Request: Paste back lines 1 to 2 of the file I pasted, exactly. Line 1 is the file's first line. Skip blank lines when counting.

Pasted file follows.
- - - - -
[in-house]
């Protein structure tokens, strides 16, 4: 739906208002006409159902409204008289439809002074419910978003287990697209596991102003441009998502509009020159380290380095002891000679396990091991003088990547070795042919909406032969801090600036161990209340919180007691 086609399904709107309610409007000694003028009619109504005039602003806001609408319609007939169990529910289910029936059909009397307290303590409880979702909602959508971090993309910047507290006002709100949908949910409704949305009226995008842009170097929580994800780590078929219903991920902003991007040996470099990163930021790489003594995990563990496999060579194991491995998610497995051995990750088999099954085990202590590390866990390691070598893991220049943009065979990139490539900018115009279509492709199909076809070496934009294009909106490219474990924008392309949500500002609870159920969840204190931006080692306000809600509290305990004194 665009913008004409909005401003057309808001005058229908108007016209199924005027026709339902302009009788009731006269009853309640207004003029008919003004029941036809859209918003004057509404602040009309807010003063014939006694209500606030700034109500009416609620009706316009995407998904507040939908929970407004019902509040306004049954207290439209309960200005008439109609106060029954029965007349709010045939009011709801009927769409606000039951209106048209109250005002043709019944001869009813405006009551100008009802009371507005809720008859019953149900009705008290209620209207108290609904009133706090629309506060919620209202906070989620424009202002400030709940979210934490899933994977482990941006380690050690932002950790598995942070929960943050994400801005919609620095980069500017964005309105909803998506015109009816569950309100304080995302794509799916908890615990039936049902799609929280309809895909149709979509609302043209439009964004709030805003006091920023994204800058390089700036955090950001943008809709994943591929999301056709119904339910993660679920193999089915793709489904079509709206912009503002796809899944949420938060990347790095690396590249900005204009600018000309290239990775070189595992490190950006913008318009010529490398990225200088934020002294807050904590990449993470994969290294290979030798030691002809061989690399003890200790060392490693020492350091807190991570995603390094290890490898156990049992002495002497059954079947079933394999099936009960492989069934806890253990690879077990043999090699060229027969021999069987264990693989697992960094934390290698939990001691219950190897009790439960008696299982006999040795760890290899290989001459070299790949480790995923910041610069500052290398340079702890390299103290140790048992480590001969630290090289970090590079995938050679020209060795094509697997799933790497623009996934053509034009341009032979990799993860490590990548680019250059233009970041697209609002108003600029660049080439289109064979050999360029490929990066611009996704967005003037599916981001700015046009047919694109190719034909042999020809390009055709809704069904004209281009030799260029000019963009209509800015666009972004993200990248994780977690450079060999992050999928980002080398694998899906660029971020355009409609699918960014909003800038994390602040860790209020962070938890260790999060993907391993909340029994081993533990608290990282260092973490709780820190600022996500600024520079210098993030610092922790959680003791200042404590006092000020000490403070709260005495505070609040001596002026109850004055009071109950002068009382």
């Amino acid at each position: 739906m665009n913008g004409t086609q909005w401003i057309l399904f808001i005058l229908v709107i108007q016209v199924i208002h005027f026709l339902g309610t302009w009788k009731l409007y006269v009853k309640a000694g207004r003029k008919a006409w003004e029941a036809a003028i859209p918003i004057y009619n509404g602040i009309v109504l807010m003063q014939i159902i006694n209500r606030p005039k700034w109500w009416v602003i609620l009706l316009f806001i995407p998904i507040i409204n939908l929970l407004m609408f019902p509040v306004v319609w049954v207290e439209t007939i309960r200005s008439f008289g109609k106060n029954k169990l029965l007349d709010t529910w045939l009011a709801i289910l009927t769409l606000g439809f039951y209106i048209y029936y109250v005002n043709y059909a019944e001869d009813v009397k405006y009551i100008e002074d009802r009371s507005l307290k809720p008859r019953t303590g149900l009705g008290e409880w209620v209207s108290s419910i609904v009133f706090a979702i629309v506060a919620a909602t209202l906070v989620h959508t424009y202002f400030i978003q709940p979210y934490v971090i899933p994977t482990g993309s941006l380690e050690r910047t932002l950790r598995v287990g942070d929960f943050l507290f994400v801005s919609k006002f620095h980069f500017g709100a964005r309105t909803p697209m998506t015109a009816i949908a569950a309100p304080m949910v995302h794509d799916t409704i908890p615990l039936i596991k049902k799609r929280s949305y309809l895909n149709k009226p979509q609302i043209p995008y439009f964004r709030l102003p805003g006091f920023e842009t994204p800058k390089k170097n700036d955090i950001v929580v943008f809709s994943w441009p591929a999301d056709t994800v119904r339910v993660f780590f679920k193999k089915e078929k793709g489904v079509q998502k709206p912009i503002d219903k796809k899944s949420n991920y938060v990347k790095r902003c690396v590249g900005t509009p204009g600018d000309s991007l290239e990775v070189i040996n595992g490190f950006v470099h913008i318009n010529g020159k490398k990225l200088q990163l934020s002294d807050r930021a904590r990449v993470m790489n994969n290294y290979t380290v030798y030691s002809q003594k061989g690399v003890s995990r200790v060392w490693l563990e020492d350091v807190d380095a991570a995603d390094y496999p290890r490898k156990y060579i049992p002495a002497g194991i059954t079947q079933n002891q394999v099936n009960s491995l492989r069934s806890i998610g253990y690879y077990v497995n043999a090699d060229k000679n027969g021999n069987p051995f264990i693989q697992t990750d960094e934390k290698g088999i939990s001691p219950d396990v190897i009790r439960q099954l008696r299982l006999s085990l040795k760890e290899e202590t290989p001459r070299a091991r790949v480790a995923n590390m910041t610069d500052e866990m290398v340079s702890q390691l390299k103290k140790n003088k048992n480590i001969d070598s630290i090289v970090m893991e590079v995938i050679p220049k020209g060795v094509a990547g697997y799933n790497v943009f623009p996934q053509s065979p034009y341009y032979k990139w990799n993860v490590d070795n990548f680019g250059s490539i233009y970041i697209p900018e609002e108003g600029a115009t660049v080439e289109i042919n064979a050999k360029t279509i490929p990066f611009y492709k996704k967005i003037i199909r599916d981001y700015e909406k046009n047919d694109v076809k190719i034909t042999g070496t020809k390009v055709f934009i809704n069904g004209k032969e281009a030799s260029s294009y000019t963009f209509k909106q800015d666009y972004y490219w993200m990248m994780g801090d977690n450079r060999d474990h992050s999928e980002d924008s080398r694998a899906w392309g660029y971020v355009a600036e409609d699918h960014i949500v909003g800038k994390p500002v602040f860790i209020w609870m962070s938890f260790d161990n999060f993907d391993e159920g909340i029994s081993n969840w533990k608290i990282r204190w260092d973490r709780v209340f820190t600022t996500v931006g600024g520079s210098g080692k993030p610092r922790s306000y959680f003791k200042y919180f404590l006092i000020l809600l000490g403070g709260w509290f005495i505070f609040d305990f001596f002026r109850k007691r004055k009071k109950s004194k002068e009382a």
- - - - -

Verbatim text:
[in-house]
């Protein structure tokens, strides 16, 4: 739906208002006409159902409204008289439809002074419910978003287990697209596991102003441009998502509009020159380290380095002891000679396990091991003088990547070795042919909406032969801090600036161990209340919180007691 086609399904709107309610409007000694003028009619109504005039602003806001609408319609007939169990529910289910029936059909009397307290303590409880979702909602959508971090993309910047507290006002709100949908949910409704949305009226995008842009170097929580994800780590078929219903991920902003991007040996470099990163930021790489003594995990563990496999060579194991491995998610497995051995990750088999099954085990202590590390866990390691070598893991220049943009065979990139490539900018115009279509492709199909076809070496934009294009909106490219474990924008392309949500500002609870159920969840204190931006080692306000809600509290305990004194 665009913008004409909005401003057309808001005058229908108007016209199924005027026709339902302009009788009731006269009853309640207004003029008919003004029941036809859209918003004057509404602040009309807010003063014939006694209500606030700034109500009416609620009706316009995407998904507040939908929970407004019902509040306004049954207290439209309960200005008439109609106060029954029965007349709010045939009011709801009927769409606000039951209106048209109250005002043709019944001869009813405006009551100008009802009371507005809720008859019953149900009705008290209620209207108290609904009133706090629309506060919620209202906070989620424009202002400030709940979210934490899933994977482990941006380690050690932002950790598995942070929960943050994400801005919609620095980069500017964005309105909803998506015109009816569950309100304080995302794509799916908890615990039936049902799609929280309809895909149709979509609302043209439009964004709030805003006091920023994204800058390089700036955090950001943008809709994943591929999301056709119904339910993660679920193999089915793709489904079509709206912009503002796809899944949420938060990347790095690396590249900005204009600018000309290239990775070189595992490190950006913008318009010529490398990225200088934020002294807050904590990449993470994969290294290979030798030691002809061989690399003890200790060392490693020492350091807190991570995603390094290890490898156990049992002495002497059954079947079933394999099936009960492989069934806890253990690879077990043999090699060229027969021999069987264990693989697992960094934390290698939990001691219950190897009790439960008696299982006999040795760890290899290989001459070299790949480790995923910041610069500052290398340079702890390299103290140790048992480590001969630290090289970090590079995938050679020209060795094509697997799933790497623009996934053509034009341009032979990799993860490590990548680019250059233009970041697209609002108003600029660049080439289109064979050999360029490929990066611009996704967005003037599916981001700015046009047919694109190719034909042999020809390009055709809704069904004209281009030799260029000019963009209509800015666009972004993200990248994780977690450079060999992050999928980002080398694998899906660029971020355009409609699918960014909003800038994390602040860790209020962070938890260790999060993907391993909340029994081993533990608290990282260092973490709780820190600022996500600024520079210098993030610092922790959680003791200042404590006092000020000490403070709260005495505070609040001596002026109850004055009071109950002068009382």